Leonie Hiller (she / her)
Within my current practice as a designer, I value the materiality and tactility of outcomes and I like to consider using all the senses, which enables me to create playful, yet mature end products. For me, the concept is at the heart of my design process and influences the decision making in every step. I am interested in the themes of culture and society, which go further into the themes of nostalgia and heritage/ identity. These have influenced my past projects and I tried to incorporate them in the visual exploration of typography, moving image and design within the environment.
Our project deals with the marketing language of domestication and how gender roles influence the decision making in design and marketing. Being appalled by old German advertisements and educational videos for the Swedish housewife from the 1950s, we set ourselves the challenge to explore the topic further in form of a fictional shop called ‘Errand’s’, that sells products which make a comment on the marketing strategy but also the exploitation of emotional and domestic labour of a woman.
The typeface, which I created for the logotype was chosen to be part of the degree show identity, and is now featured on the poster, as well as the website and communicative channels.
This project is a collaboration with Abigail Allen.
WIP Show Identity
This project explores the conceptualisation of our course as a whole and translates it into an identity, which was used on different platforms (online and physical) for our Work In Progress Show. Since we were back and able to use the studio, we relished the opportunity to use analogue processes again and the work could ‘spill over’ from the studio down to the exhibition space in the foyer of the Reid building. This idea was symbolised through the theme of punch cards, which represents a mechanical process, again representing a bridge between the analogue and on-site work and the digital work. For this, we experimented a lot with analogue ways of printing and working on the poster, starting off with printing a colour with the Riso and then trying to recreate that texture through other methods like screenprinting, so that we could print on coloured paper with an opaque colour. Another idea was to have actual punched out holes in the poster, which would have had to be done with a lasercutter. Unfortunately due to lack of time and resources, like the paper and other papers we initially wanted to use not being available, we had to shift our idea and had to print digitally – which actually helped us to bring all the elements together we had in mind all along, whilst not losing the visual language of the punch card. The identity encompasses not just the posters, but also the whole online presence, animation as well as the design of the exhibition on-site, including captions and a long poster that is supposed to represent the ‘overspilling’ from the studio.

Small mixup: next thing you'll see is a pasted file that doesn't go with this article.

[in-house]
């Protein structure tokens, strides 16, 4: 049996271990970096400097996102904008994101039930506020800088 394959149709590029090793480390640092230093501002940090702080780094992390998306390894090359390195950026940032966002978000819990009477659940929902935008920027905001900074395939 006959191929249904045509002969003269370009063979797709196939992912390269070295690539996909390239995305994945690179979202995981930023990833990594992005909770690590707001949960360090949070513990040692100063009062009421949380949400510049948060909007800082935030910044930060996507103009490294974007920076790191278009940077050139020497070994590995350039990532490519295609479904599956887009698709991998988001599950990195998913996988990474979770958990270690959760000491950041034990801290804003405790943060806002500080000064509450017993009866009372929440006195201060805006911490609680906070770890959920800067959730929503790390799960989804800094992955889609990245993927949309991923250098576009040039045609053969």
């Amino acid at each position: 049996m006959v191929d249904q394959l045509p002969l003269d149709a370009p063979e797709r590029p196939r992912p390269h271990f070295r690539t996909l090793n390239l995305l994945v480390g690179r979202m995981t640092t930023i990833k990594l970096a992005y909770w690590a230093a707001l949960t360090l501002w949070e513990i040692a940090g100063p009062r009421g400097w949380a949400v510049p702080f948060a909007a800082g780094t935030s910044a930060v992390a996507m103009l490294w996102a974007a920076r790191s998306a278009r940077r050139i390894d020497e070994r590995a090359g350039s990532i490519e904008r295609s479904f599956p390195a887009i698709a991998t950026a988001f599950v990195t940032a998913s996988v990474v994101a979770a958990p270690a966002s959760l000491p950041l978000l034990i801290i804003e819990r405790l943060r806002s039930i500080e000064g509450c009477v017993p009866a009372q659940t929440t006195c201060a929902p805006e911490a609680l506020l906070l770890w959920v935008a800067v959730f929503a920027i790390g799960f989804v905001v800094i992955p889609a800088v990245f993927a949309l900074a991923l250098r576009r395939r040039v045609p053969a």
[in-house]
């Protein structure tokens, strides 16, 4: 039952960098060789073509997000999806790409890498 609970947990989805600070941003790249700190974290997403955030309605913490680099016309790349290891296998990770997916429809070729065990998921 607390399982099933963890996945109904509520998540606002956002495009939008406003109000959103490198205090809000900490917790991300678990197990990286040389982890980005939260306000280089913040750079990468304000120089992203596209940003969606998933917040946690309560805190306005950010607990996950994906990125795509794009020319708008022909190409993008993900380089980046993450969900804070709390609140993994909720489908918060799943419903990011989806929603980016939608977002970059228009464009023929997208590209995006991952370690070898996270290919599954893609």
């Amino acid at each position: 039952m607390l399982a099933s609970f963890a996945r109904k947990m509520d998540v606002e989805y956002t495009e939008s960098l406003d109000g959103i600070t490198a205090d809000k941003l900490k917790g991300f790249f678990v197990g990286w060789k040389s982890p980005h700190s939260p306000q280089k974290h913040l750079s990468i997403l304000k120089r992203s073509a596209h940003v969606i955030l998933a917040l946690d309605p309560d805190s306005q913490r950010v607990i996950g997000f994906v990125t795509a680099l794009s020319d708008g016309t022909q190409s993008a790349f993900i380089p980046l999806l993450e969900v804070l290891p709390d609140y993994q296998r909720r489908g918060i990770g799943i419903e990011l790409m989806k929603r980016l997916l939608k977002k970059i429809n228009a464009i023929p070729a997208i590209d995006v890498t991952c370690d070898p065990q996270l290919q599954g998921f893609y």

For this project, I chose smells and the olfactive system as a topic for me to explore within the brief of ‘Invisible Forces’, as I have inherited a rather sensitive nose from my mother. The brief was quite open, so it allowed me to be quite broad within my research. I was primarily drawn to experiencing smells through generating and visualising them and looking into how smells and memories are connected. I started a few experiments trying to visualise smells on the street and put them on a map or a graph, as well as letting people smell essential oils blindfolded and let them write down their associations and memories.
From this, I started to interview people about a memory they have regarding a certain smell. Using a mix of archive footage and my own generated videos, I created a visual for the interview I did with one of my coursemates, trying to visualise the memory of smell (in that case suncream). Within this, I realised that the final outcome did not just visualise a scent, but all the senses surrounding the memory, as all the senses are interlinked with each other and so are a true invisible force as they influence emotions and memories.
Da haben wir den Salat (A Vegan German Cookbook)
Initially planning on reviewing different cookbooks from different cuisines on their sustainability or ability to cater for different diets, I thought that it would be a much more personal project to make my own excerpt from a German vegan cookbook, featuring my favourite recipes from family, blogs and my own recipes that I ‘veganised’ over the years. I wanted the book to have an overall working concept and feel ‘German’. For this, I wanted to combine the old and rustic German with the new and minimal aesthetics of Dieter Rams. The book is accompanied by a range of photographs and illustrations that I created, one of which now also forms the cover of the book – a gilded sausage with nothing else on the cover apart from some embroidery on the spine. When you open the book the neon red endpapers are revealed and the name of the book – ‘Da haben wir den Salat’ (Now we have the salad), which is an idiom used in the same way as ‘being in a pickle’.